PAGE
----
557 F2d 692 National Labor Relations Board v. Anthony Company

557 F.2d 692

95 L.R.R.M. (BNA) 3239, 82 Lab.Cas. P 10,053

The ANTHONY COMPANY d/b/a Eldorado Club, Respondent.

No. 76-1059.

United States Court of Appeals,
Ninth Circuit.

July 18, 1977.

Margery E. Lieber, Atty., N.L.R.B., Washington, D. C., argued for petitioner.

Larry A. Curtis, argued, Musick, Peeler & Garrett, Los Angeles, Cal., for respondent.

On Petition for Review of an Order of the National Labor Relations Board.

Before CHAMBERS and WALLACE, Circuit Judges, and CRARY,* District Judge.

CHAMBERS, Circuit Judge:


This is an application by the National Labor Relations Board (the Board) under section 10(e) (29 U.S.C. § 160(e)) of the National Labor Relations Act (the Act), 29 U.S.C. § 151 et seq., for enforcement of its order issued against the Anthony Company (the Company), requiring correction of the Company's several alleged unfair labor practices. The Board's decision and order are reported at 220 NLRB No. 152 (1975).


The Company operates a gaming establishment, used for the playing of poker, and an adjoining restaurant in Gardena, California. The restaurant holds about 160 people and the cardroom about 280. The Company employs approximately 200 persons, with only about 65 of these working in the restaurant. All of the employees are covered by the same collective bargaining agreement between the Company and the Culinary Workers and Bartenders Union (the Union).1 The poker parlor exists by local option, being operated solely pursuant to local ordinances. Thus, the card parlor is subject to strict control and regulation by the Gardena City Council on such matters as licensing, revenue reports, betting limits, age limits, hours of operation and advertising. There is no state supervision of the industry. Approximately 300 such poker parlors exist in California, with six similar parlors in Gardena alone. Although advertising of the casino is not permitted under the local regulations, the Company can and does advertise its restaurant inside and out of California. The vast majority of the Company's patrons are local, or at least from California. With respect to its financial structure, the Company annually imports from out-of-state suppliers about $50,000 worth of playing cards and $125,000 worth of meat for the restaurant. The Company receives approximately $3 million a year in gross revenue from its combined restaurant-gaming operation.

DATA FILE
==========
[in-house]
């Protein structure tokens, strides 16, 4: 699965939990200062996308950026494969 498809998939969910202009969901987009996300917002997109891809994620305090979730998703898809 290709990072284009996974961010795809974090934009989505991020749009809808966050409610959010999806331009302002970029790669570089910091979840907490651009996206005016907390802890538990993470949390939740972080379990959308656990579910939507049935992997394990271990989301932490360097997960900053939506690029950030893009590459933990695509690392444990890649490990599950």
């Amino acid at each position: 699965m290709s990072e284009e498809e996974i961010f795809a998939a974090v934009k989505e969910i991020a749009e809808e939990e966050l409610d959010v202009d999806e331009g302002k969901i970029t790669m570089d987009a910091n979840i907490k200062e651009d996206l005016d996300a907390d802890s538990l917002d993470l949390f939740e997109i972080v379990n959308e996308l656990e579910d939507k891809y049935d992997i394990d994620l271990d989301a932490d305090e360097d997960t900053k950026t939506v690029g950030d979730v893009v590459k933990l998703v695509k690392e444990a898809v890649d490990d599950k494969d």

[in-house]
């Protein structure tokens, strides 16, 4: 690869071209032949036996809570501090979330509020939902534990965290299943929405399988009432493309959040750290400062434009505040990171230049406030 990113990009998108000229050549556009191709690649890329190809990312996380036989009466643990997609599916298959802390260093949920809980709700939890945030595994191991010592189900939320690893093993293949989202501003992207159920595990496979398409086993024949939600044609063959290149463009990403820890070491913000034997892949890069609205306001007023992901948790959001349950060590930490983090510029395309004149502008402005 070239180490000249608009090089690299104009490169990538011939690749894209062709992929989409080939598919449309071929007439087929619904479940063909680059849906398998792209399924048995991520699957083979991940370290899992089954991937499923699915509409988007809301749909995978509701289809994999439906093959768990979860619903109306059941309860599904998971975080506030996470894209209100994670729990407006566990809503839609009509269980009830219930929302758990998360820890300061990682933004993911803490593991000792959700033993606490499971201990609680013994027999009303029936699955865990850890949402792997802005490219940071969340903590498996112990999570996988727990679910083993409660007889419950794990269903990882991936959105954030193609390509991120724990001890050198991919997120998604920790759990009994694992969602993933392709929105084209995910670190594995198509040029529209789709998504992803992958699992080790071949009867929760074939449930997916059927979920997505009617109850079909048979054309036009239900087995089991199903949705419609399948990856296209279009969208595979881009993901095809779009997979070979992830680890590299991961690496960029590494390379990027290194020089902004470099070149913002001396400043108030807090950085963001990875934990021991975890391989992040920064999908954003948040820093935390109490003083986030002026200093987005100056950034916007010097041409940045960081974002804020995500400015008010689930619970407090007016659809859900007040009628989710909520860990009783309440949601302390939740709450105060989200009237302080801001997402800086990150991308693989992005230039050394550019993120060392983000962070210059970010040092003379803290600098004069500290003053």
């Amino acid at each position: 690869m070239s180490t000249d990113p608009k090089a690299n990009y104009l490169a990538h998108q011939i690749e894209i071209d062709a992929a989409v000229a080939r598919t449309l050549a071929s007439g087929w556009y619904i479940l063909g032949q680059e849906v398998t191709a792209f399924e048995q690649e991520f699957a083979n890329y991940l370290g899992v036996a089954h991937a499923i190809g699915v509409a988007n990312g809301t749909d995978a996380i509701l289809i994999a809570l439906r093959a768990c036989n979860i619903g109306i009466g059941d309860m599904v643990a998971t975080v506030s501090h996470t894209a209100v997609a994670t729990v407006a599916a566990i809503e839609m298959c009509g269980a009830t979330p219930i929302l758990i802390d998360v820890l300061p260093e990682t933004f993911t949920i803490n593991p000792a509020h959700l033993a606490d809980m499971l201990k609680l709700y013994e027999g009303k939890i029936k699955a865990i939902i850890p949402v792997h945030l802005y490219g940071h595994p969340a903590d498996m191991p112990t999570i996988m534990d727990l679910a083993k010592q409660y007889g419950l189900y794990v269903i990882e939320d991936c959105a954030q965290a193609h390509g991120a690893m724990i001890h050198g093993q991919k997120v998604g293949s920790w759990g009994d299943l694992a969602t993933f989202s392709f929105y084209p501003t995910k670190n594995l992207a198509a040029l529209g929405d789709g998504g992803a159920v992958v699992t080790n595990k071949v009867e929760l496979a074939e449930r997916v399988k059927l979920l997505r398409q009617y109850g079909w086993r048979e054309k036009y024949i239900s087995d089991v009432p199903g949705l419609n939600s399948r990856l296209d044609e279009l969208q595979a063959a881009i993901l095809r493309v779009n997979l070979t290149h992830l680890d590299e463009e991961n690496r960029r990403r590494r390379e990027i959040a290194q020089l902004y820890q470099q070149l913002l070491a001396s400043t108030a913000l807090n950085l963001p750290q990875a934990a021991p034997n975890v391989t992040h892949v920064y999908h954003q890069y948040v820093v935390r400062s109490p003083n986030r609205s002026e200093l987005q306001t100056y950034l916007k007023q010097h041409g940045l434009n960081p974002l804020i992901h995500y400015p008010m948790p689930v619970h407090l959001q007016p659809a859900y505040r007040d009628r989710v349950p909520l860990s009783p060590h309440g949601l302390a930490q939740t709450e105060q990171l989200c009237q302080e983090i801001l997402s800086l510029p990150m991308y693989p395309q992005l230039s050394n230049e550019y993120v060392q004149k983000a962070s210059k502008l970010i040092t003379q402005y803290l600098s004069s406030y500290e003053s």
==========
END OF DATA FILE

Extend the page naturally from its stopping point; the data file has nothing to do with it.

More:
The card parlor, which is the only portion of the Company's business involved here, operates in the following manner. The Company "rents" seats to card-playing customers, who sit at tables divided into three distinct sections for card games. In the first section (section I), the card games have the highest stakes and the highest rental price for a seat. Additionally, the tips given to employees in section I are the largest and most frequent, since new decks are "broken" most often in games in section I, and tips usually accompany the breaking of each new deck. The stakes, rental price for a seat, and employees' tips decrease in sections II and III, respectively. The rent for chairs is collected every one-half hour by chipgirls, whose activities are overseen by floormen. The floormen basically break new decks of cards at certain time intervals. On each work shift there is generally one floorman covering each of the three sections and one relief floorman to substitute during the former's breaks. Floormen are supervised by a manager who reports to the owner-operator, George Anthony. Both chipgirls and floormen receive tips for their services. Since tips for floormen are larger and more frequent in section I, the more senior floormen predominate in that section.